Jennifer Berglund 17:44 These days, our navigation systems are readily available to us on our phones, with GPS and so on. Many of the early tools and techniques for navigation that you've been talking about are considered obsolete. I know you don't agree with that. Why do you think it's important that we preserve this knowledge?
John Huth 18:05 Well, multiple answers. There's kind of the superficial answer that GPS might fail under certain circumstances, like you can get weak signals, your cell phone falls into the ocean. Another issue is that these GPS is only as good as the databases that you use, unless you use complete latitude and longitude systems. So, things could get mislabeled. If I go to Google and I type in the phrase, "your GPS is wrong", you'll get a page full of images of signs that people put up because locations were improperly noted in databases and that sort of thing. And then there's a very weak signal to background of GPS, and so they are prone to failure from time to time. So there is just that practical issue. There is a deeper issue though, which is that the part of the brain that is used for navigation, mostly the hippocampus, that part of the brain is also responsible for declarative memory. So if I were to ask you the name of your favorite high school teacher, as an active will, you can go and retrieve the name of that high school teacher. Okay, that's declarative memory. That's also in the hippocampus. Future Planning is also associated with the hippocampus, and that's why the language of navigation is associated with how people lead their lives. So you kind of made the slip of saying, you know, how did you get on this journey of navigation and stopped yourself, but the fact is, it's not accidental because we use that language of navigation to tell you how people lead their lives. It's, it's it's no accident. So, if you dig even deeper, there is just a ton of spatial modifiers that are used for social interactions. So we say, status is associated with height, for example. So let me go talk to my higher ups and that sort of thing. So if you start to peel back the layers of conversation, you'll find that it's almost impossible to not invoke navigation in either kind of a future planning sense or in a social sense. So one of the things that I fear is that if we degrade our native sense of navigation, we may be degrading other parts of our ways of thinking. And so, getting back and reusing that part of our brain that was wired for that purpose and has these other kind of offshoots that touch it may be very important for our own mental well being. So that's kind of the deeper pitch I would give for not getting addicted to GPS. I'm not saying, don't go without it in case you need it, but maybe try to stay away from it as much as you can, let's say.
Jennifer Berglund 20:48 How has your interest in navigation changed you in your everyday life?
John Huth 20:54 I don't know. It's sort of given me this endless puzzle out there. I mean, it's always kind of presented me with this puzzle that that I'm always trying to solve because every place is a little bit different. You know, the winds going to be different any given day and so on. So it's this nice awareness that kind of takes me away from, I don't know, the more mundane sameness of continually being in Zoom meetings or something.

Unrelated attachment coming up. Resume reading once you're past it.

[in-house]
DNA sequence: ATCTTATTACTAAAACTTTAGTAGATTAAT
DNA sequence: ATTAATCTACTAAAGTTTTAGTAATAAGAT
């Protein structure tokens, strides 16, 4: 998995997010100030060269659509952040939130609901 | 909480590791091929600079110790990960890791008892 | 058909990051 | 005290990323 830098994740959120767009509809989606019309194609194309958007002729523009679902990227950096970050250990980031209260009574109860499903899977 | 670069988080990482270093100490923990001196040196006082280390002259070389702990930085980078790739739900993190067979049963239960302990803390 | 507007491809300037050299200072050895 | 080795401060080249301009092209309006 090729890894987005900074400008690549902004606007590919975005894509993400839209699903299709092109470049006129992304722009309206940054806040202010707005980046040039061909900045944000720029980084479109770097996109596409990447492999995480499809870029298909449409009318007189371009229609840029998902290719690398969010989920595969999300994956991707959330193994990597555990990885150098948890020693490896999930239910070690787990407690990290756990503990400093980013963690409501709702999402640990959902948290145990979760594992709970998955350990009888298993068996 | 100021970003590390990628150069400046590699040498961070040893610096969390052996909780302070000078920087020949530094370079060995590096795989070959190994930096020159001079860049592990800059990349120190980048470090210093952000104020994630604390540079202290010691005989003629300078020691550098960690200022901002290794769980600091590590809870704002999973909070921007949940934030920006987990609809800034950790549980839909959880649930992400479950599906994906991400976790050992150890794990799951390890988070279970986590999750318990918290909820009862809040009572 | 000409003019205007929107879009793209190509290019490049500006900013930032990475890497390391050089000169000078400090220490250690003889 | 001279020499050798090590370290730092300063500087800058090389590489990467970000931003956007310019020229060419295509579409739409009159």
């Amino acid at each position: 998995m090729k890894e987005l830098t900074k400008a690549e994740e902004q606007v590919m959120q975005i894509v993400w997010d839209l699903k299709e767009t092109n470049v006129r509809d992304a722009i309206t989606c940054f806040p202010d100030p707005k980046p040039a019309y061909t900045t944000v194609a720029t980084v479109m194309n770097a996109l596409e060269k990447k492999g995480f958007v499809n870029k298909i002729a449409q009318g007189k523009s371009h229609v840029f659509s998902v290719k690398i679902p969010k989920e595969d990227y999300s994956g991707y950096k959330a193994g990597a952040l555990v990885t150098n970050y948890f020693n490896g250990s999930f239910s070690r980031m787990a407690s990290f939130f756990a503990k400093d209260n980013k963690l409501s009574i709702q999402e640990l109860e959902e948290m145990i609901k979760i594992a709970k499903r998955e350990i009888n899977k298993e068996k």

Jennifer Berglund 21:19 And I would think that it would just make you more observant of your environment, and I feel like, as humans, we have sort of this innate desire to connect with our natural world. So, I don't know if there's a little bit of that too.
John Huth 21:33 Yeah, I think so. It's humanizing and a lot of ways because we did grow up in a much more natural setting, and we had to rely on these things. And I think it kind of gets you back to the way our brains evolved. And it seems like a very healthy thing to do. There's a certain richness of the human condition that gets exposed when you start to think about these things. How does a bird sense the Earth's magnetic field? That's an interesting problem that molecularly hasn't been solved. Or how did people think about the world before they realized that it was round? And how did they figure out it was round? And then go back and read the Iliad for example, and see how people thought then, and try to put yourself in the mindset of humans with different timeframes. It just has all these little tendrils and branches and you start to pull on them and it just is very rich for me.
Jennifer Berglund 22:28 It's kind of a form of mapping in your brain, you must have a very healthy hippocampus.
John Huth 22:34 It could be could be. Sometimes it doesn't. Maybe gets overactive.
Jennifer Berglund 22:41 I don't think there's anything wrong with that. Don't stop, never stop. John Huth, thank you so much for being here today. I could talk to you all day learning about this stuff.
John Huth 22:52 My pleasure.
Jennifer Berglund 22:58 Today's HMSC Connects! Podcast was produced by me, Jennifer Berglund, and the Harvard Museums of Science and Culture. Special thanks to John Huth and the Harvard Physics Department. And thank YOU so much for listening! If you liked today's podcast, please subscribe on Apple podcasts, Spotify, Podbean, or wherever you get your podcasts. See you next week!
Transcribed by https://otter.ai